Five centuries later, in Nancy Canepa’s translation of fairy tales entitled Giambattista Basile’s The Tale of Tales, “The Crow” features a prince finding a dead crow on a marble slate.  “Would that I could have a wife as red and white as this stone, and with hair and eyebrows as black as the feathers of this crow” (488–89).  Later in the collection, a different prince in “The Three Citrons” accidentally cuts his finger while slicing cheese; the sight leads him to wanting a wife who is like the blood-stained ricotta.

But what does all this matter in context of black, white, and red being in the Grimms’ “Snow-White” tale?  Why, the metaphor, of course.

Like many other writers and story-tellers, the Grimm brothers took advantage of color symbolism to help tell their tales.  White, for example, tends to be a symbol of purity and innocence.  “A white object […] is universally understood to be something that can be stained easily and that must remain unblemished to stay pure” (Sherman 1019).  White can also represent wisdom.  The snake in Grimms’ “The White Snake” is such because upon eating it, the king and the servant are granted insights to the world (93).

Black, being white’s opposite, is representative of death and evil.  Black pollutes white.  “One can see with one’s own eyes that a drop of dark paint discolors white paint more readily than the reverse” (Sherman 1019).  In Grimms’ “The Raven”, it’s black that the final four horses must be to set the woman free (27) – the final four horses, the last chance, finality, death.  The wolf in “The Wolf and the Seven Goslings” “often disguises himself, but he may always be known by his hoarse voice and black paws” (40).  Both the sea and water are referred to as black in “The Fisherman and His Wife” (105, 107).  My favorite example of the Grimms using black to represent evil is in “Aschenputtel”: “The new wife brought two daughters home with her, and they were beautiful and fair in appearance, but at heart were black and ugly.  And then began very evil times for the poor step-daughter” (118).  There exists tons of other examples of black depicting evil and death in Grimms’ tales, including but not limited to the specter in “The Bremen Town Musicians” (139).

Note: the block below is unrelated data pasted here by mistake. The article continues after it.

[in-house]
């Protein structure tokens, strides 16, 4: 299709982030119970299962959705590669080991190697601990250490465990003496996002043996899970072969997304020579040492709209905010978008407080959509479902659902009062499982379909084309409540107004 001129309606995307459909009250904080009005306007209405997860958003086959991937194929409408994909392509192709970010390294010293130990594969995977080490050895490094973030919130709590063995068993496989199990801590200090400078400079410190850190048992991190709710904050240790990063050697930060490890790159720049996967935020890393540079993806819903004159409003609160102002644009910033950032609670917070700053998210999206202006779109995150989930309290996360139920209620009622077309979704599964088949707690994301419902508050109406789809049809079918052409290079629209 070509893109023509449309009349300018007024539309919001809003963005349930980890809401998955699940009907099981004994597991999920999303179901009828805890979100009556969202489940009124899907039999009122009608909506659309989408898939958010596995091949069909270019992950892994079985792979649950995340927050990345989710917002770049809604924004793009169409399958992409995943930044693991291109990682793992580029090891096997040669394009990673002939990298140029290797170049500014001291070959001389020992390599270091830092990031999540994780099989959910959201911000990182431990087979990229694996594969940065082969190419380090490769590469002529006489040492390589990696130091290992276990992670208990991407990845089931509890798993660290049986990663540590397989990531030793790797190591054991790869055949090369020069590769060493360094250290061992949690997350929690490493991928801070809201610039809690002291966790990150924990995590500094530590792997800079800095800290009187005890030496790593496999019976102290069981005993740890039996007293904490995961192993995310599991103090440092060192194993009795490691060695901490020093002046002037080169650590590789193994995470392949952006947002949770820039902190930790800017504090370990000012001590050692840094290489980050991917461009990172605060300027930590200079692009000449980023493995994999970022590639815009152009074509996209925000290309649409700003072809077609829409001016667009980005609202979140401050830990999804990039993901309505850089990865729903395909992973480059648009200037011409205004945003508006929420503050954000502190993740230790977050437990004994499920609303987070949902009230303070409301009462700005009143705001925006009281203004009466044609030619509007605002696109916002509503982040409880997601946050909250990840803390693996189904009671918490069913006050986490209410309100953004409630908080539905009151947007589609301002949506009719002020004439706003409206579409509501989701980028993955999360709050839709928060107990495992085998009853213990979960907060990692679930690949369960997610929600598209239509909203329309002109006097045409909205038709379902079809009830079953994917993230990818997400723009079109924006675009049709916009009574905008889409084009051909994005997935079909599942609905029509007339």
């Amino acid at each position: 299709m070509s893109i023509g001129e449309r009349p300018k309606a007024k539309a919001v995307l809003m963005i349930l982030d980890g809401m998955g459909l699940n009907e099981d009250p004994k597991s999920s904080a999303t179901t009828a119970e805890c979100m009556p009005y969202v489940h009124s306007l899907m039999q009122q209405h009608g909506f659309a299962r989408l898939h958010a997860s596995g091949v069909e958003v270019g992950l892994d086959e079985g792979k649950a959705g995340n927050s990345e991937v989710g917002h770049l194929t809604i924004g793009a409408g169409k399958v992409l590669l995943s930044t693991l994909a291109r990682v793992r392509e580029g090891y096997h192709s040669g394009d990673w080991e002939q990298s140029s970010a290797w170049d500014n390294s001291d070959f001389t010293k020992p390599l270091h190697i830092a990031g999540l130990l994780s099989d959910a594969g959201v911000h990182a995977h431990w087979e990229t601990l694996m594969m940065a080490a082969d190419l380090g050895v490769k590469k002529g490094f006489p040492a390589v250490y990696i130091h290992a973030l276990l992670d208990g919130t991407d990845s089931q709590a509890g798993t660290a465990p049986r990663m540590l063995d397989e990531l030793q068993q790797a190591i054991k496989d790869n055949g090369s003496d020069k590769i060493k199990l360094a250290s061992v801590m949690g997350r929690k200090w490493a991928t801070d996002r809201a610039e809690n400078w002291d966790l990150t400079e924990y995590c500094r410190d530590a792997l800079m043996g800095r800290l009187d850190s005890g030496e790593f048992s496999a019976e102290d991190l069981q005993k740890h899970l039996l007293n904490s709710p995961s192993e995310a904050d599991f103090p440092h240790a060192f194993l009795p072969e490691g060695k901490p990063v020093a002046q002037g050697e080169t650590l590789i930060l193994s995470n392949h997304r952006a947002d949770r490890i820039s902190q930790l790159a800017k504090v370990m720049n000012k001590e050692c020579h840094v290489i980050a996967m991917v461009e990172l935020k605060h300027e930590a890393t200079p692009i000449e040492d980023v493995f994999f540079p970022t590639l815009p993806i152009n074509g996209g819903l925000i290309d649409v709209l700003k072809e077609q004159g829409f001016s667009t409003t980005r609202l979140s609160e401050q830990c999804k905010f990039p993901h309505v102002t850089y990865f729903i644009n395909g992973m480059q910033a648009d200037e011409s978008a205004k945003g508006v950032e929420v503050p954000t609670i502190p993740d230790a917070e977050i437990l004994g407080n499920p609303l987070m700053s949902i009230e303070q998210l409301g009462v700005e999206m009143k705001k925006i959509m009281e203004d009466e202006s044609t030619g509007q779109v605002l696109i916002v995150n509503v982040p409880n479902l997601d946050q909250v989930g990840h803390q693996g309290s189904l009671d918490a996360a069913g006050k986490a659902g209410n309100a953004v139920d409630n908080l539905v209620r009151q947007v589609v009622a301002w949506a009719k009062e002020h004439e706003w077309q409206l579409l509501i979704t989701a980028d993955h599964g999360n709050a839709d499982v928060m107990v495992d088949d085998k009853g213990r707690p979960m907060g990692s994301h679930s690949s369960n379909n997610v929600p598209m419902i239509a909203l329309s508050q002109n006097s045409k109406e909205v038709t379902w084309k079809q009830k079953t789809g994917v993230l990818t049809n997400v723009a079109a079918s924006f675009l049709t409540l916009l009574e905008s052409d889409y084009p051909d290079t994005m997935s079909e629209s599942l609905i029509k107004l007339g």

And we can’t forget about the third color, red.  “The frequency of couplings of these three colors probably reflects red’s customary appearance as the first unequivocal color word in languages, after black and white, whose status as colors remains controversial” (Coates 3).  Of course the most obvious usage of red in the Grimms tales is that of “Little Red-Cap” (132).  The witch’s eyes in “Hansel and Grethel” were red (90).  These two characters are of opposing teams – Little Red-Cap was the protagonist or her tale, whereas the witch was an antagonist of her own.  But red does not equal good or evil.  Rather, it represents passion, anger, and attention (Gaskill 720).

So what does the black, white, and red in “Snow-White” represent?  The phrase “skin as white as snow, lips as red as blood, and hair as black as ebony” perfectly sets up the story (213).  The daughter is born out of innocence – white –, and is sent away by the angry and passionate queen – red; the queen then attempts multiple times to kill Snow-white – black.  In many versions of the tale, the evil queen is depicted in black attire.  And the apple Snow-White bites into is always a bright red.